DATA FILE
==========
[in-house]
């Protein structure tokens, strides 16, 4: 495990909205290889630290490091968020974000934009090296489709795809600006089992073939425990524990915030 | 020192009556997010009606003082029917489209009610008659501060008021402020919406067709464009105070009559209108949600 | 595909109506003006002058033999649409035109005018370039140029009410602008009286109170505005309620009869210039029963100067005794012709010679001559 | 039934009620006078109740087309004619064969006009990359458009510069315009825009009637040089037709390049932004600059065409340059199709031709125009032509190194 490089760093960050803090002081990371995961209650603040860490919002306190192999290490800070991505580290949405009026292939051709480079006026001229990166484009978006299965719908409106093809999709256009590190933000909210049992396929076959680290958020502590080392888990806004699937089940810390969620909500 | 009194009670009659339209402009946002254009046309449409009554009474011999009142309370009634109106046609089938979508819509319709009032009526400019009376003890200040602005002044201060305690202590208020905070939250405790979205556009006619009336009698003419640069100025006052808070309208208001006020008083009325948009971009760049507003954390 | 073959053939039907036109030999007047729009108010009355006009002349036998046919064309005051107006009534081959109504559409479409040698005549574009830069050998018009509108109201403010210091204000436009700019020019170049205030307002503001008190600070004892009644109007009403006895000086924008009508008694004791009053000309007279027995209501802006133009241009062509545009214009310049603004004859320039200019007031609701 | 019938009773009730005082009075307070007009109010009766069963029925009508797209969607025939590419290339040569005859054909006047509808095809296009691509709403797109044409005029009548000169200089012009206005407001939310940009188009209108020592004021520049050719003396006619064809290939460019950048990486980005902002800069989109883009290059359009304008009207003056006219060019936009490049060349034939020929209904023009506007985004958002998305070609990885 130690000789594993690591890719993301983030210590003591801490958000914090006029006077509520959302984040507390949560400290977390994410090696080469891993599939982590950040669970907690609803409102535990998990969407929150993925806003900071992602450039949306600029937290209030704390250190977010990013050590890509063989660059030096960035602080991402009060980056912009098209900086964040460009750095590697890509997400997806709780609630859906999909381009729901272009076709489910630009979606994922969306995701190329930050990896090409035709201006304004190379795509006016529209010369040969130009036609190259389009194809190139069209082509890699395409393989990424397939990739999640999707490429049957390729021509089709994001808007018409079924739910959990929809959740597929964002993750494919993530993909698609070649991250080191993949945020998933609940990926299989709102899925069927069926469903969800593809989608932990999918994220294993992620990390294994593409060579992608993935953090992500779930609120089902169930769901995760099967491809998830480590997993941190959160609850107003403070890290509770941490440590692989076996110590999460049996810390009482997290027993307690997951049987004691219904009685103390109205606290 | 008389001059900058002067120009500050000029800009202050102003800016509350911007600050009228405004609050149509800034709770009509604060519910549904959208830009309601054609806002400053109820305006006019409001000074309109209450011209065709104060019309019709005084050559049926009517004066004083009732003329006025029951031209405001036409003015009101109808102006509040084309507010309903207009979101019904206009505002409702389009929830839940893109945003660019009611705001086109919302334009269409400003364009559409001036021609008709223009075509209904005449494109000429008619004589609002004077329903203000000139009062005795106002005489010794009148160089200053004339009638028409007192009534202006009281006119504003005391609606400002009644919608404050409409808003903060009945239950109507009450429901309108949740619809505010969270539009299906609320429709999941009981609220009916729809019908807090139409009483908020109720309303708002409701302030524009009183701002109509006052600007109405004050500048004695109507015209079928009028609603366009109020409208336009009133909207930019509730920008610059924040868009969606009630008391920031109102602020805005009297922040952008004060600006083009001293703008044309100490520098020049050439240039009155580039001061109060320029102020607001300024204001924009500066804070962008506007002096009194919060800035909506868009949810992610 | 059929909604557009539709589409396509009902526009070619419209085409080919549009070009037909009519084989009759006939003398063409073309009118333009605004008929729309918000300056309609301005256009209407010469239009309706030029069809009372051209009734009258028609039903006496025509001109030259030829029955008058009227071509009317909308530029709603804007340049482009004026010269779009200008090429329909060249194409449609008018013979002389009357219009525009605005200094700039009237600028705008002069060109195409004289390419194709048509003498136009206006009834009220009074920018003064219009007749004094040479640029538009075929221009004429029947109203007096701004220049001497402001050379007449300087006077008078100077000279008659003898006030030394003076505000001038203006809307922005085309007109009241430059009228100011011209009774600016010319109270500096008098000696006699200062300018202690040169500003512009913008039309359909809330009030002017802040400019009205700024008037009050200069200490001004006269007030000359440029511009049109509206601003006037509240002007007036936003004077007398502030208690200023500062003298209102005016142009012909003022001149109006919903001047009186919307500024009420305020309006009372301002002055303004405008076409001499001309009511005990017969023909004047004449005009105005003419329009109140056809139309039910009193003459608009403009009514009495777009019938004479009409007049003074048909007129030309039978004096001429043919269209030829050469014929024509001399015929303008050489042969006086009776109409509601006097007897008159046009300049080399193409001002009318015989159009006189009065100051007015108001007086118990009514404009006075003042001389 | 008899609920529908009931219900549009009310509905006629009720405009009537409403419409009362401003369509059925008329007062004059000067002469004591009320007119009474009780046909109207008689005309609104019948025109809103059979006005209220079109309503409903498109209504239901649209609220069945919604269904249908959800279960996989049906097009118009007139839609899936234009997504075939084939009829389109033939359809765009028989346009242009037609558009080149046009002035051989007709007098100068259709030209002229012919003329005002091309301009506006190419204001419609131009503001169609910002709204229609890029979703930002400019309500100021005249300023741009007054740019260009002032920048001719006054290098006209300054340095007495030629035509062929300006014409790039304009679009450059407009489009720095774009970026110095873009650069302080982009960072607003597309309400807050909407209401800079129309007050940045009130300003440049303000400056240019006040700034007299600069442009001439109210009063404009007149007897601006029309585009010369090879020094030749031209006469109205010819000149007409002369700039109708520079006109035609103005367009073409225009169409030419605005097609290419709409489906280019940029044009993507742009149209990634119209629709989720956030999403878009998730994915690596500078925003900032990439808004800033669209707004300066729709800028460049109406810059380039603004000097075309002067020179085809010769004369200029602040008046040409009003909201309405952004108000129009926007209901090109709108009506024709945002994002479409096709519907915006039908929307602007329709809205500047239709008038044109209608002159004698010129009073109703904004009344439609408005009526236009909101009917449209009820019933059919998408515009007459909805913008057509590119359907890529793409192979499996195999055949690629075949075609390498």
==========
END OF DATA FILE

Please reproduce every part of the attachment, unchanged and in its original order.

[in-house]
């Protein structure tokens, strides 16, 4: 495990909205290889630290490091968020974000934009090296489709795809600006089992073939425990524990915030 | 020192009556997010009606003082029917489209009610008659501060008021402020919406067709464009105070009559209108949600 | 595909109506003006002058033999649409035109005018370039140029009410602008009286109170505005309620009869210039029963100067005794012709010679001559 | 039934009620006078109740087309004619064969006009990359458009510069315009825009009637040089037709390049932004600059065409340059199709031709125009032509190194 490089760093960050803090002081990371995961209650603040860490919002306190192999290490800070991505580290949405009026292939051709480079006026001229990166484009978006299965719908409106093809999709256009590190933000909210049992396929076959680290958020502590080392888990806004699937089940810390969620909500 | 009194009670009659339209402009946002254009046309449409009554009474011999009142309370009634109106046609089938979508819509319709009032009526400019009376003890200040602005002044201060305690202590208020905070939250405790979205556009006619009336009698003419640069100025006052808070309208208001006020008083009325948009971009760049507003954390 | 073959053939039907036109030999007047729009108010009355006009002349036998046919064309005051107006009534081959109504559409479409040698005549574009830069050998018009509108109201403010210091204000436009700019020019170049205030307002503001008190600070004892009644109007009403006895000086924008009508008694004791009053000309007279027995209501802006133009241009062509545009214009310049603004004859320039200019007031609701 | 019938009773009730005082009075307070007009109010009766069963029925009508797209969607025939590419290339040569005859054909006047509808095809296009691509709403797109044409005029009548000169200089012009206005407001939310940009188009209108020592004021520049050719003396006619064809290939460019950048990486980005902002800069989109883009290059359009304008009207003056006219060019936009490049060349034939020929209904023009506007985004958002998305070609990885 130690000789594993690591890719993301983030210590003591801490958000914090006029006077509520959302984040507390949560400290977390994410090696080469891993599939982590950040669970907690609803409102535990998990969407929150993925806003900071992602450039949306600029937290209030704390250190977010990013050590890509063989660059030096960035602080991402009060980056912009098209900086964040460009750095590697890509997400997806709780609630859906999909381009729901272009076709489910630009979606994922969306995701190329930050990896090409035709201006304004190379795509006016529209010369040969130009036609190259389009194809190139069209082509890699395409393989990424397939990739999640999707490429049957390729021509089709994001808007018409079924739910959990929809959740597929964002993750494919993530993909698609070649991250080191993949945020998933609940990926299989709102899925069927069926469903969800593809989608932990999918994220294993992620990390294994593409060579992608993935953090992500779930609120089902169930769901995760099967491809998830480590997993941190959160609850107003403070890290509770941490440590692989076996110590999460049996810390009482997290027993307690997951049987004691219904009685103390109205606290 | 008389001059900058002067120009500050000029800009202050102003800016509350911007600050009228405004609050149509800034709770009509604060519910549904959208830009309601054609806002400053109820305006006019409001000074309109209450011209065709104060019309019709005084050559049926009517004066004083009732003329006025029951031209405001036409003015009101109808102006509040084309507010309903207009979101019904206009505002409702389009929830839940893109945003660019009611705001086109919302334009269409400003364009559409001036021609008709223009075509209904005449494109000429008619004589609002004077329903203000000139009062005795106002005489010794009148160089200053004339009638028409007192009534202006009281006119504003005391609606400002009644919608404050409409808003903060009945239950109507009450429901309108949740619809505010969270539009299906609320429709999941009981609220009916729809019908807090139409009483908020109720309303708002409701302030524009009183701002109509006052600007109405004050500048004695109507015209079928009028609603366009109020409208336009009133909207930019509730920008610059924040868009969606009630008391920031109102602020805005009297922040952008004060600006083009001293703008044309100490520098020049050439240039009155580039001061109060320029102020607001300024204001924009500066804070962008506007002096009194919060800035909506868009949810992610 | 059929909604557009539709589409396509009902526009070619419209085409080919549009070009037909009519084989009759006939003398063409073309009118333009605004008929729309918000300056309609301005256009209407010469239009309706030029069809009372051209009734009258028609039903006496025509001109030259030829029955008058009227071509009317909308530029709603804007340049482009004026010269779009200008090429329909060249194409449609008018013979002389009357219009525009605005200094700039009237600028705008002069060109195409004289390419194709048509003498136009206006009834009220009074920018003064219009007749004094040479640029538009075929221009004429029947109203007096701004220049001497402001050379007449300087006077008078100077000279008659003898006030030394003076505000001038203006809307922005085309007109009241430059009228100011011209009774600016010319109270500096008098000696006699200062300018202690040169500003512009913008039309359909809330009030002017802040400019009205700024008037009050200069200490001004006269007030000359440029511009049109509206601003006037509240002007007036936003004077007398502030208690200023500062003298209102005016142009012909003022001149109006919903001047009186919307500024009420305020309006009372301002002055303004405008076409001499001309009511005990017969023909004047004449005009105005003419329009109140056809139309039910009193003459608009403009009514009495777009019938004479009409007049003074048909007129030309039978004096001429043919269209030829050469014929024509001399015929303008050489042969006086009776109409509601006097007897008159046009300049080399193409001002009318015989159009006189009065100051007015108001007086118990009514404009006075003042001389 | 008899609920529908009931219900549009009310509905006629009720405009009537409403419409009362401003369509059925008329007062004059000067002469004591009320007119009474009780046909109207008689005309609104019948025109809103059979006005209220079109309503409903498109209504239901649209609220069945919604269904249908959800279960996989049906097009118009007139839609899936234009997504075939084939009829389109033939359809765009028989346009242009037609558009080149046009002035051989007709007098100068259709030209002229012919003329005002091309301009506006190419204001419609131009503001169609910002709204229609890029979703930002400019309500100021005249300023741009007054740019260009002032920048001719006054290098006209300054340095007495030629035509062929300006014409790039304009679009450059407009489009720095774009970026110095873009650069302080982009960072607003597309309400807050909407209401800079129309007050940045009130300003440049303000400056240019006040700034007299600069442009001439109210009063404009007149007897601006029309585009010369090879020094030749031209006469109205010819000149007409002369700039109708520079006109035609103005367009073409225009169409030419605005097609290419709409489906280019940029044009993507742009149209990634119209629709989720956030999403878009998730994915690596500078925003900032990439808004800033669209707004300066729709800028460049109406810059380039603004000097075309002067020179085809010769004369200029602040008046040409009003909201309405952004108000129009926007209901090109709108009506024709945002994002479409096709519907915006039908929307602007329709809205500047239709008038044109209608002159004698010129009073109703904004009344439609408005009526236009909101009917449209009820019933059919998408515009007459909805913008057509590119359907890529793409192979499996195999055949690629075949075609390498």